Cells are grouped to form tissues, and each of them has specialised role. Our body develops from a cell known as the zygote that is the consequences of the fusion of the female ovum (egg cell) and the spermatozoon of the male (germ cell). Single cells are very tiny and cannot be seen with the naked eye. Cell types are distinguished by their dye (colouring) and by their shape and size. Cells consist of plasma membrane within which is number of organelles.
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Nucleus: it is a small electron particles composed of ribosomal RNA. The nucleus contains our body’s genetic substance that is in the form of large molecules of deoxyribonucleic acid (DNA). There are dozens of DNA molecules called chromosomes. The molecule of DNA is a series of nucleotide molecules known as proteins, and are connected by phosphate-sugar molecules. The nucleotide molecules contain one of the following materials known as bases: adenine (A), thiamine (T), guanine (G), cytosine (C). The bases are in set pattern; an in one chain is matching with T in the other and G with C. In this order of arrangement, each chain is complementary to the other. Every cell has the total match of genes needed to synthesise all the proteins, but majority of cells merely synthesise proteins that are suitable for their functions. It means enzymes can only be produced if the controlling gene is present, and when gene is missing, the linked enzyme is missing and there will be no chemical change. The RNA is responsible for the transfer of information from DNA to the cytoplasm where proteins are synthesised. Genetic information passes from DNA to RNA encouraging protein synthesis. (Anatomy and Physiology, 7th ed, 1990).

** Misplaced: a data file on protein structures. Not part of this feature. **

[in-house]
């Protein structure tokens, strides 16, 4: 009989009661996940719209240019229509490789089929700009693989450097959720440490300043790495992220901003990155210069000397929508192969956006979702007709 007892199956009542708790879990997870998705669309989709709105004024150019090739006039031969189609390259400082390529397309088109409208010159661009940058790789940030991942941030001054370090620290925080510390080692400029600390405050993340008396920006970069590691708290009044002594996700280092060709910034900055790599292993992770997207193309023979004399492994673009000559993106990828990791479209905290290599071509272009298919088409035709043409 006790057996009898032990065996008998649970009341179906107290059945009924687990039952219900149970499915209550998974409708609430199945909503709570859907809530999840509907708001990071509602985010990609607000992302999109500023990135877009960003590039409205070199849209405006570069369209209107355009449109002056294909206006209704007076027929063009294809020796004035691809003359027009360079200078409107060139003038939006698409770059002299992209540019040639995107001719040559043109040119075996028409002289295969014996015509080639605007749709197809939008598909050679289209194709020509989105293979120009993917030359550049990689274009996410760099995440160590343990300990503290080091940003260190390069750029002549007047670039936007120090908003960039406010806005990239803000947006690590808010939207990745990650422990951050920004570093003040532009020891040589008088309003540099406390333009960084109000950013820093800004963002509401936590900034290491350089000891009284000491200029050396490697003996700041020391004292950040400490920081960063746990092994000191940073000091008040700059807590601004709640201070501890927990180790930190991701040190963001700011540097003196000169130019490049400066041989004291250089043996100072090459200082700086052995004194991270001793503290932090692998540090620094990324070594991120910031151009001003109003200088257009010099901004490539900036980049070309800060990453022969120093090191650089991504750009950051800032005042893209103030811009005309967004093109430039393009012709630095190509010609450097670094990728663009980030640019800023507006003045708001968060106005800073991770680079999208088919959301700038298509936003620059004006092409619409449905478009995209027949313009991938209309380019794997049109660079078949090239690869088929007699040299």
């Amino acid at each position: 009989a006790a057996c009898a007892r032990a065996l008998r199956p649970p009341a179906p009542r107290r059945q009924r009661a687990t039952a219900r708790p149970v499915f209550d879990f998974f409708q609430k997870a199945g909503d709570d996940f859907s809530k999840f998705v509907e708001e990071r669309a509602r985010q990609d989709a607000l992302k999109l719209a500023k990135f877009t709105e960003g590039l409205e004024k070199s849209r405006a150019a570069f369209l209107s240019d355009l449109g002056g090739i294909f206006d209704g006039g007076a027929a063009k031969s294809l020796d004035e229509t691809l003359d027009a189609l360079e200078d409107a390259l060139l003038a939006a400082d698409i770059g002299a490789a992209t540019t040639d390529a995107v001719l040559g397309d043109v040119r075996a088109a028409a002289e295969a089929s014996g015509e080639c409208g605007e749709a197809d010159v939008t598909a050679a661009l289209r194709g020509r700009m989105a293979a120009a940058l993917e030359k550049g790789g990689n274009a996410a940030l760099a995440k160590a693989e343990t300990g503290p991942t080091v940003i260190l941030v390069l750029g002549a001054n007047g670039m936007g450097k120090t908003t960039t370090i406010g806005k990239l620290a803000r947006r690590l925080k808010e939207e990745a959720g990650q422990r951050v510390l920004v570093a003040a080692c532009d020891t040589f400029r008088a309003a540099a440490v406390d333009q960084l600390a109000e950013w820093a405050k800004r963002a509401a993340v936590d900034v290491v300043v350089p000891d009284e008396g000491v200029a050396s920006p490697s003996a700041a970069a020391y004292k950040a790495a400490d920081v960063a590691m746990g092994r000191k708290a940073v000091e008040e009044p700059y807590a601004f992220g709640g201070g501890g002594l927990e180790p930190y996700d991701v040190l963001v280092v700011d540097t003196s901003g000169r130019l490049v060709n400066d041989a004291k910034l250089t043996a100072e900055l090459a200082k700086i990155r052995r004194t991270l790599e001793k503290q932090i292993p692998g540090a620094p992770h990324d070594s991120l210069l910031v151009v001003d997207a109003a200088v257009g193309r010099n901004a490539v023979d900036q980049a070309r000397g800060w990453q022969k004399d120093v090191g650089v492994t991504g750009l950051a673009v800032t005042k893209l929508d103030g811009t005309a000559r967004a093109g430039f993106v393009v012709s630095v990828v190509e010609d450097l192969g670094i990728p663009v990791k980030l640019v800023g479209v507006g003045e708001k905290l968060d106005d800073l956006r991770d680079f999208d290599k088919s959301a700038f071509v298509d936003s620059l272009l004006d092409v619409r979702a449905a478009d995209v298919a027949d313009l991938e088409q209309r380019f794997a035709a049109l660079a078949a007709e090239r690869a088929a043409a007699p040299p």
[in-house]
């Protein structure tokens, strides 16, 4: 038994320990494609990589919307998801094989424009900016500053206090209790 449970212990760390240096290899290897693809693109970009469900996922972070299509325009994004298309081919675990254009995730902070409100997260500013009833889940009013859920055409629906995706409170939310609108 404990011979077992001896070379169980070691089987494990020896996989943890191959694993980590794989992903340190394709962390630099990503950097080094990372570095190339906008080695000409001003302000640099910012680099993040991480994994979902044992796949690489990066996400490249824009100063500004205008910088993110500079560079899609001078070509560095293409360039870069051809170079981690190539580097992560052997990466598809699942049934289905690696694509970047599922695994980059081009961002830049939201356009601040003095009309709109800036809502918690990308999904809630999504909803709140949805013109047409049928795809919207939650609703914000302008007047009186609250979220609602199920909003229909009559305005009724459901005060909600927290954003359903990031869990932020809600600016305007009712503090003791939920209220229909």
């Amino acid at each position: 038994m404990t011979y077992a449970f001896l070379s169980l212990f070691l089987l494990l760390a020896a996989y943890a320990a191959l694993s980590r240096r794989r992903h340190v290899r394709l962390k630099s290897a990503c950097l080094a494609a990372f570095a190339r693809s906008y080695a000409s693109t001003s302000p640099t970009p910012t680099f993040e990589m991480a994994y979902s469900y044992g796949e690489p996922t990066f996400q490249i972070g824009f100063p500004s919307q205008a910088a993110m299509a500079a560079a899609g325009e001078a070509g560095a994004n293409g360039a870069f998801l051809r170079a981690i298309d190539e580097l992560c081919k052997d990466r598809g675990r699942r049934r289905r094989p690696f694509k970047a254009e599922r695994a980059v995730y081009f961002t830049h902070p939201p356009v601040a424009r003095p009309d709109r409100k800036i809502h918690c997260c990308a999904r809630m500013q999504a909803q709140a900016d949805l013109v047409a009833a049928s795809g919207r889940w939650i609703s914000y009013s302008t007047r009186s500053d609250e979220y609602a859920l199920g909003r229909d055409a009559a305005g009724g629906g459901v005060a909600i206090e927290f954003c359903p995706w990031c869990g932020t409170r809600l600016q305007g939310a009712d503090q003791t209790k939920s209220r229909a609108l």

Cell membrane: it is the most important organelle; it holds and keeps the cell intact. Cell membrane is moveable, and it moves along narrow passage. It is made up of phospholipids bilayers (two molecule layers), and has hydrophilic heads which are soluble in water and hydrophobic tails which are not soluble in water. The head has lipid molecules and a phosphate group (PO4) at the end. The apex and underneath layers of the membrane have stems that are facing each other. It also has proteins of which some are with carbohydrate. The cell membrane has 4 major functions, which are to maintain homeostasis, control the materials that can go in and out of the cell, and hold the cell together. (Cdli.ca, 2010)
Cytoplasm: it is the basic substance that fills the cell, a fluid jelly-like substance that is eight percent (8%) water and typically plain in colour. Cytoplasm is also called cytosol (cell substance). It is found within the cell membrane and surrounds the nuclear cover and the cytoplasmic organelles. It is a substance that is made up of molecules and in which all the cells organelles are suspended and held as one by a fatty membrane. Cytoplasm can only be seen through an electron microscope, and it comes into view as a three dimensional lattice protein rich strands called microtrabecular lattice (MTL). It interconnects and holds other hard (solid) structure in the cytoplasm. The cytoplasm helps to move substances and it changes shape as it moves. (sln.fi.edu, 2010).
Task 1.2 Explain the structure and function of the main cellular organelles.